Header banner

banner

Adsense

facebooktwittergoogle_plusredditpinterestlinkedinmailfacebooktwittergoogle_plusredditpinterestlinkedinmail

#1 Daniel O Connell

Myth: Daniel O Connell, the great liberator, the man who lead the charge in achieving catholic emancipation in 1829 was a pacifist.

Daniel_O'Connell

Whatever his achievements O Connel’s pacifist credentials are a sham. While he appears to have believed it was the best strategy in Ireland he had no problem unleashing horrendous violence on the Chinese as he voted for the Opium War as an MP. The Opium war was, in short a brutal imperial war fought by Britain for the right to sell the drug opium to the chinese after the chinese authorities tried to stop the trade.

#2 The Great Famine

Myth: Ireland’s greatest disaster was a natural unescapable phenomenon.

famine

We’re on well trodden ground here and a favoured topic of revisionist historians and politicians alike. Uncomfortable as it may be the reality is that between 1845 – 51 nearly one million people in Ireland starved to death and millions more fled the island. While this was triggered by the failing of the potato crop the famine was ultimately an economic crisis caused by Ireland’s relationship with the economic system of the British Empire.  The crisis’ roots lay in the reorganisation of the Irish economy particularly after the act of union along lines inspired by the economically liberal ideology of the Empire. This crisis reached its zenith when the potato crop which was the staple diet of millions of peasants failed. There is no way of avoiding the reality that the whig  government elected in 1846 did not intervene due to a commitment economic liberalism combined with racism.

#3 The battle of Clontarf

Myth: Brian Boru was a saintlike hero who drove the Vikings from Ireland at this battle in 1014

Brian_boru

Brian Boru was a violent Gaelic Irish King. He fought other violent Gaelic Kings in Ireland to dominate the island of Ireland. They all used violent Scandinavians to help them in their aims. They all lived violently together in Ireland before and after the battle of Clontarf.

Here’s the unabridged history;  In 1013 the Kingdom of Leinster rose against Brian Boru’s dominance of Ireland. In this they were supported by the Viking kingdom of Dublin. By 1014 it was obvious a big show down was on the cards so the Viking king of Dublin went off to seek aid from mercenaries overseas. On Good Friday 1014 Brian’s army supported by Vikings from Waterford and Limerick met the army of Leinster supported by Vikings from Dublin, the western Isles of Scotland and the Irish sea.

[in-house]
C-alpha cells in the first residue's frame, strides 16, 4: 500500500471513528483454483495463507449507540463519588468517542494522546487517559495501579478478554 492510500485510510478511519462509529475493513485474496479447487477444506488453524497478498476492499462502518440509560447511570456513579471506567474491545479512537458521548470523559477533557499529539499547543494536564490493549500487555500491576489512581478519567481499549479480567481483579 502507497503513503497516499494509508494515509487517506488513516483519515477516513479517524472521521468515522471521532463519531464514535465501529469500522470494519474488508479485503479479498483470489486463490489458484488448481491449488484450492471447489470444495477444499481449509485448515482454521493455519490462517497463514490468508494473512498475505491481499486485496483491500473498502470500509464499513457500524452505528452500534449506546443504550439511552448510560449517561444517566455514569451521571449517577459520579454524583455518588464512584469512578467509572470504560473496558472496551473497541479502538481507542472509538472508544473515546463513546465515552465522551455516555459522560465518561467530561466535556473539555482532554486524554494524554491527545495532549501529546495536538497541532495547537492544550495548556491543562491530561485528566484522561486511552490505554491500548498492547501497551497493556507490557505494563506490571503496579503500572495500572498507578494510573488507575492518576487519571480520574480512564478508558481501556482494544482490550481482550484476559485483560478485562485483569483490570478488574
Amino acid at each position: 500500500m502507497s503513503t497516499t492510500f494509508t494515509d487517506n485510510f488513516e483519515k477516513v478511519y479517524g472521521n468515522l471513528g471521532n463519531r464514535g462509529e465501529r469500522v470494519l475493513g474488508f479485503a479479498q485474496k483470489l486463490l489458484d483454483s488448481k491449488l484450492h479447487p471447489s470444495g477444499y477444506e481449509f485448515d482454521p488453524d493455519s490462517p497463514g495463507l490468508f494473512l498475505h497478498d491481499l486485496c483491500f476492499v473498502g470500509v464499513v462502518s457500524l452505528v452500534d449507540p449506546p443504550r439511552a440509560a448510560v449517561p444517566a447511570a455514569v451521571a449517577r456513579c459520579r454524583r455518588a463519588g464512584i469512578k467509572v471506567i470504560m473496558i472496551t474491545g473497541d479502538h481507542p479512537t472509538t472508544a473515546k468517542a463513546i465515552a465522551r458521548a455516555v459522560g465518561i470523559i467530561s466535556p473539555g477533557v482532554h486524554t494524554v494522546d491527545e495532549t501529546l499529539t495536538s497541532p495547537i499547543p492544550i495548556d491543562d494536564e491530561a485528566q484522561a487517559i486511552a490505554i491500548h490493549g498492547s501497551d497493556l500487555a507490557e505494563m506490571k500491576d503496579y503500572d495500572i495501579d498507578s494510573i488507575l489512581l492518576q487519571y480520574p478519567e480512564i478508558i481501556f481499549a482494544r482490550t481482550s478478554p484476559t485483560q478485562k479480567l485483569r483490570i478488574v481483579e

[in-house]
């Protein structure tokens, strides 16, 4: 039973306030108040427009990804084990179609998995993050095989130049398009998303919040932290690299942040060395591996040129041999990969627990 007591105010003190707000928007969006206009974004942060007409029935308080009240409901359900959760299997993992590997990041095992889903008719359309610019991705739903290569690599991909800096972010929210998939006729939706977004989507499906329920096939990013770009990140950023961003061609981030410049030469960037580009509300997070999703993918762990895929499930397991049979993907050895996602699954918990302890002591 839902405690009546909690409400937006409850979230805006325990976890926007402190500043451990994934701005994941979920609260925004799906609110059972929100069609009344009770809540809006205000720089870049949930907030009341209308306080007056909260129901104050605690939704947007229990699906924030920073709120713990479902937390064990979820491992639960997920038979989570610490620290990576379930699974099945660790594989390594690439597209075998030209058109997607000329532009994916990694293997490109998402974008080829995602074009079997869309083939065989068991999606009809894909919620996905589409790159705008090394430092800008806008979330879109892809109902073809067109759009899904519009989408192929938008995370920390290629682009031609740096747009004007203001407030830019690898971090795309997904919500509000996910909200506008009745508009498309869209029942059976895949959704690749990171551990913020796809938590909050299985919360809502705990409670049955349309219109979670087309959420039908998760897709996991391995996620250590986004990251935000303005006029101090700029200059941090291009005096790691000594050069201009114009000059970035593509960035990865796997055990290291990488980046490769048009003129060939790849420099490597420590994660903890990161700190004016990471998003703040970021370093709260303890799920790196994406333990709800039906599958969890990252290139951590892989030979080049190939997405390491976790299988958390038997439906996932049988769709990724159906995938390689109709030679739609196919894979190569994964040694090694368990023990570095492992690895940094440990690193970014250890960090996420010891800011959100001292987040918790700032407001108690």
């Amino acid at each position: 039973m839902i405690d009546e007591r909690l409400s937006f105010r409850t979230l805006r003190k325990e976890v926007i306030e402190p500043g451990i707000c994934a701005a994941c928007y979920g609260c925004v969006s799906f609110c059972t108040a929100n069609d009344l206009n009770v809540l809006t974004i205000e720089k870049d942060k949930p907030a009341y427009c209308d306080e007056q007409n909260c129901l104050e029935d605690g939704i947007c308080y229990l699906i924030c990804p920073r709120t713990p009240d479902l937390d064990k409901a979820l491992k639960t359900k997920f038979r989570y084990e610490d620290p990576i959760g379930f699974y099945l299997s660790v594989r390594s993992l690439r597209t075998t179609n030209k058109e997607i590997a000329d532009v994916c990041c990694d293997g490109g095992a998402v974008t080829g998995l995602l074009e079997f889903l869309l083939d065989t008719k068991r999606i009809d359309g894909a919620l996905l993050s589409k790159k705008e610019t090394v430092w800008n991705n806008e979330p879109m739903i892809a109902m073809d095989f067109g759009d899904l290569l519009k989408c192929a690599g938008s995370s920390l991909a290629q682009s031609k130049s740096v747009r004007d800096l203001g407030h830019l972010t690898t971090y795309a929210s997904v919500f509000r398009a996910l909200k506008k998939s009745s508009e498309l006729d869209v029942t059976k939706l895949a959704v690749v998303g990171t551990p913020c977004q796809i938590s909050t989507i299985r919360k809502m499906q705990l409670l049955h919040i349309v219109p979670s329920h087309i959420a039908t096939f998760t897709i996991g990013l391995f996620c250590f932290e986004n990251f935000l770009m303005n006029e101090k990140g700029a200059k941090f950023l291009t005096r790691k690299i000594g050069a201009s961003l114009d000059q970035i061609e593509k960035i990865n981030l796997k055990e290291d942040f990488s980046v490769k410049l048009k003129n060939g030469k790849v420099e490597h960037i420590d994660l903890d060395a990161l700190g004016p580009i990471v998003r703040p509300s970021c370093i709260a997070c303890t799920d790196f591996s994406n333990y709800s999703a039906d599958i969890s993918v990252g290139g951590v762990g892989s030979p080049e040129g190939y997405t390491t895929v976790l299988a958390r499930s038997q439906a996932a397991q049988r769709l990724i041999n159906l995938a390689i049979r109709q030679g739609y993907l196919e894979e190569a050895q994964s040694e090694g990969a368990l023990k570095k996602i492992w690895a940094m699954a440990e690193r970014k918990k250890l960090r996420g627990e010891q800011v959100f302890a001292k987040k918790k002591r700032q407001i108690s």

The big loser? Brian Boru – he was killed and his families power immediately declined. What about the Vikings? Little really changed. They had lost most independence around 980 after being defeated by the O Neills at the battle of Tara but maintained their dominant presence in the city of Dublin until the Norman invasion of Ireland in 1169. You can here this story in detail in this podcast

#4 The death of Michael Collins

Myth: Eamon De Valera was involved in Collins death

Collins

This is one simple. Unless you qualify Neil Jordan’s near fantasy film  “Michael Collins” as history there is no evidence Eamon De Valera had any role to play in the death of Collins. Indeed he had been sidelined by the likes of Liam Lynch around the time of Collin’s death.

 

 

 

Myth #5 The 1916 rebellion.

Myth: Your ancestors fought in the 1916 rising

gpo1916

So many have claimed their ancestors fought in the GPO indeed after a enough pints you’ve probably claimed that you fought in the GPO. In reality in or around 1350 people participated in 1916 rising which means the vast majority of us have no connection what so ever to the events…

facebooktwittergoogle_plusredditpinterestlinkedinmailfacebooktwittergoogle_plusredditpinterestlinkedinmail

You might like

Who brought the gun into Irish politics?

Who brought the gun into Irish politics?
Over recent months it has been frequently claimed that the 1916 Rising brought the gun into Irish politics. Without doubt this is an important question, given role of violence in modern Irish history. However even […]
CLOSE
CLOSE